Top email calamities to avoid … and how to make an impact instead

Sales & Marketing

Oliver Stohlmann’s Corporate Survival Hacks series draws on his experiences of working in local, regional and global life science communications to offer some little tips for enjoying a big business career. In this column he addresses the appropriate use of email and how to avoid nightmares in electronic communication.

"My fiancée had bought me a string tanga birthday present. For a fun ‘thank you’ message, I took a selfie in body builder pose, just wearing the tanga. In the subject line I put: ‘Would you like to see more? …’
Five minutes later my boss replied: ‘I don’t think so. But thanks for the offer.’

The web is full of anecdotes about emails gone wrong. While some of these blunders read funny, inappropriate emails can lead to serious damage for the business as well as the individuals involved.

While it can happen to any of us who use email routinely, it can cost professional credibility, reputation and sometimes even an entire career. In recent years, emails, text messages, social posts and other electronic communication have been admitted as evidence in courts around the world. Nothing you write or post, regardless of channel or audience, should be considered ‘private’ any longer.

There might go your career …

Take Spirit Airlines' CEO Ben Baldanza, who faced a fire storm back in 2007 for accidentally hitting “reply all”. Which directed an internal email about a passenger complaint to that very passenger, instead of only instructing the in-house communications team: “We owe him nothing as far as I’m concerned. Let him tell the world how bad we are. He’s never flown us before anyway and will be back when we save him a penny.”

Despite soaring social media engagement, email still is the number one communications channel of most corporations large and small. Because we spend so much time on it, using email appropriately and purposefully can help enterprises conduct business in a responsible manner obeying applicable laws, guidelines and ethical standards. And what’s true for the use of email usually applies to other forms of electronic and social engagement, too.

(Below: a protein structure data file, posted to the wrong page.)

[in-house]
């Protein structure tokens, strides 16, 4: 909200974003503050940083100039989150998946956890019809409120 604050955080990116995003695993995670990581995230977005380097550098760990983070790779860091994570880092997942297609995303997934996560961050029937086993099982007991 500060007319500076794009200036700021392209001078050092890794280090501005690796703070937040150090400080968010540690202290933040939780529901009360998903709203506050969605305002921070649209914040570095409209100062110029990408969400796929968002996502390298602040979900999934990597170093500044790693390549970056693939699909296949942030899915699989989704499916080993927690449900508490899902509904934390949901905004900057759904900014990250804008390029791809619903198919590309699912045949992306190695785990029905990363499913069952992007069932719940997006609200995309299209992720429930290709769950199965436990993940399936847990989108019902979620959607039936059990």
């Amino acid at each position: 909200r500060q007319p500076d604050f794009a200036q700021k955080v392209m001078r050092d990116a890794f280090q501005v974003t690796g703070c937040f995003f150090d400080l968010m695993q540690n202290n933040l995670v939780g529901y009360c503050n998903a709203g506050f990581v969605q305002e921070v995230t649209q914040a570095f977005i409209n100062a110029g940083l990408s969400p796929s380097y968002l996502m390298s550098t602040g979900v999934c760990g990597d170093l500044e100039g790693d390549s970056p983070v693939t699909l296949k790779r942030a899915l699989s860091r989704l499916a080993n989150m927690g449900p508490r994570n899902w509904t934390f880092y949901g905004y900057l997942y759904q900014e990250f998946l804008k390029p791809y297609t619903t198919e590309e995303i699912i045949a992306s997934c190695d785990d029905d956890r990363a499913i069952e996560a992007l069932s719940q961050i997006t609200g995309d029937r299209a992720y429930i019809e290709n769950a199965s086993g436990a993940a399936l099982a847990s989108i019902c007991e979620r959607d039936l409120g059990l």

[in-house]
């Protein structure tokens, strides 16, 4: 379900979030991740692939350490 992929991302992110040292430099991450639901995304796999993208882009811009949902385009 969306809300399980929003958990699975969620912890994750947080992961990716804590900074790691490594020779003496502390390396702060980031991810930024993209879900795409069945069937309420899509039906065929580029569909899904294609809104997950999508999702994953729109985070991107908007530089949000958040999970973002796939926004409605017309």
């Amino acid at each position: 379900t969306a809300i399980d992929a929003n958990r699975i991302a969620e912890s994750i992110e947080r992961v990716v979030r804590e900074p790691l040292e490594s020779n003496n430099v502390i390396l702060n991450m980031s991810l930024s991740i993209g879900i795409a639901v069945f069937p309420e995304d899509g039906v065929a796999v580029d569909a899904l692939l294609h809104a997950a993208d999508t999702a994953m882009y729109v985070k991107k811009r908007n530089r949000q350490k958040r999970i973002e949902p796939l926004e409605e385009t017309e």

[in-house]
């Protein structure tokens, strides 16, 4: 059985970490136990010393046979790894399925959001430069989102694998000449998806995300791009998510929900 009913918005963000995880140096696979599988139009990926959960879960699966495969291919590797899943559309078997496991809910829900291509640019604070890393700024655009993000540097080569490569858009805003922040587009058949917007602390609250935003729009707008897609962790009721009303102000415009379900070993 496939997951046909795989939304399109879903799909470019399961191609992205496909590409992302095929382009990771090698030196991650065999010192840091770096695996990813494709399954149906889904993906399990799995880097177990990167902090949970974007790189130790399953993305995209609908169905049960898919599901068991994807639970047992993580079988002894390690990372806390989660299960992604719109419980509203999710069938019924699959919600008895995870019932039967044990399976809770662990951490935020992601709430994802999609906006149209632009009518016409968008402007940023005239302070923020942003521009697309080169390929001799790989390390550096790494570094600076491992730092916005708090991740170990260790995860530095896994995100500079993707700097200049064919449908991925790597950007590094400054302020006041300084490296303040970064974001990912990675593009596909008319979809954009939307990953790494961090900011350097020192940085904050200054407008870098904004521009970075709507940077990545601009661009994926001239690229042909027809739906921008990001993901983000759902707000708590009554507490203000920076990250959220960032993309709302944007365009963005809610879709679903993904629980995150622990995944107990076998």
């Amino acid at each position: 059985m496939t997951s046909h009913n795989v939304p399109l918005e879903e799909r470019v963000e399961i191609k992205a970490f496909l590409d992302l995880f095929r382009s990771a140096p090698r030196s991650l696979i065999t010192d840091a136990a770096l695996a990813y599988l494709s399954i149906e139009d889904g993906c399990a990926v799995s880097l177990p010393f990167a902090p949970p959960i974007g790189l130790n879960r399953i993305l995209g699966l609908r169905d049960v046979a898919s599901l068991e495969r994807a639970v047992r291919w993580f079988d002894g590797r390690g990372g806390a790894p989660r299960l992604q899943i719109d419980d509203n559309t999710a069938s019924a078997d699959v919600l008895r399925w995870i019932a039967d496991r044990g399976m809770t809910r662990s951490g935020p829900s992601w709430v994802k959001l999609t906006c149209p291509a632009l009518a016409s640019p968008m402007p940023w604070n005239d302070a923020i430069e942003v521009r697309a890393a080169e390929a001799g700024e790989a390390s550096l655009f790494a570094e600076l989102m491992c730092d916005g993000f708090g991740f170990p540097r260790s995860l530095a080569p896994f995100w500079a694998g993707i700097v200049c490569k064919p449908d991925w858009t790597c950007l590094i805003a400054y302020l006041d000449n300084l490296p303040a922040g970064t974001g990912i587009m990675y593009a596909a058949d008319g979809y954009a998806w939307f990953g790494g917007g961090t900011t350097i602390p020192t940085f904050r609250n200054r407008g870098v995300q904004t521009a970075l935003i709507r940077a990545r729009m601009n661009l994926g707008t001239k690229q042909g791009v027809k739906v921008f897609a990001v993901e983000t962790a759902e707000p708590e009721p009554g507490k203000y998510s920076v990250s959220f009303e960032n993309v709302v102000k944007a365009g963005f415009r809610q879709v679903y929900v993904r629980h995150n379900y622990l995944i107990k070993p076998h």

Let’s not forget that employees don’t own their company email. Employers can monitor electronic communication, and people have been fired for violating related policies. Violation of email policy and messages containing inappropriate or offensive language are the two most common causes for email-related firing in the US. While workers may be disciplined or terminated because of inappropriate messages, companies can face the risk of lawsuits.

How email is best used

Over my years in the corporate world, I learned to use email primarily for brief clarifications, asking simple questions and providing short answers. It can be effective for saying “yes” or “have you also considered x?” In these instances, it’s usually best to direct it to just the person in charge and spare others the time and trouble of having to wade through information not directly relevant to them.

In a large organisation context, it’s also a great vehicle to provide fairly straightforward updates to bigger groups, especially when recipients are based in diverse locations and time zones. When using it that way, always make sure to mark the subject line as FYI or INFORM so that people know it’s not time-critical nor does it require a response.

What’s not for email

Email is not, however, a tool to lead complex discussions. If you have to say “no”, share sensitive feedback, settle an issue or for other discussions that require sufficient time, tact and the exchange of comprehensive information, do it in person, pick up the phone or schedule a video conference.

Nor should difficult personal news ever be broken by email. Whether someone’s job is at stake, their performance review terrible, or a loved one or co-worker injured, that personal impact should always be conveyed in a respectful, personal manner, and ideally face to face. Imagine how you’d like to be communicated to under similar circumstances and apply the same curtesy to others.

As a general rule, avoid questionable behaviours and opinions especially when you’re representing your company or institution. Don’t post anything you wouldn’t feel comfortable seeing quoted in the public domain. What consequences might it have if your email were leaked to the wrong audience?

Never respond when you’re mad

Emotion is a bad guide. Never write or respond to emails when you’re mad at someone. If you need to get it out of your system, draft the note, then let it sit for a few hours or overnight to revisit the draft the next morning, in a calmer state of mind. If you’re not sure, don’t send it!

Confidential and sensitive content doesn’t belong in emails, not even internal ones. Apart from the possibility of human error by misdirecting the original to an unintended audience, recipients might forward your message or otherwise disclose or publish it. Beyond business strategies, revenue targets, competitive analyses etc, this also includes speculating about a colleague’s or customer’s illness, income, religious belief or political affiliation, plus a lot more.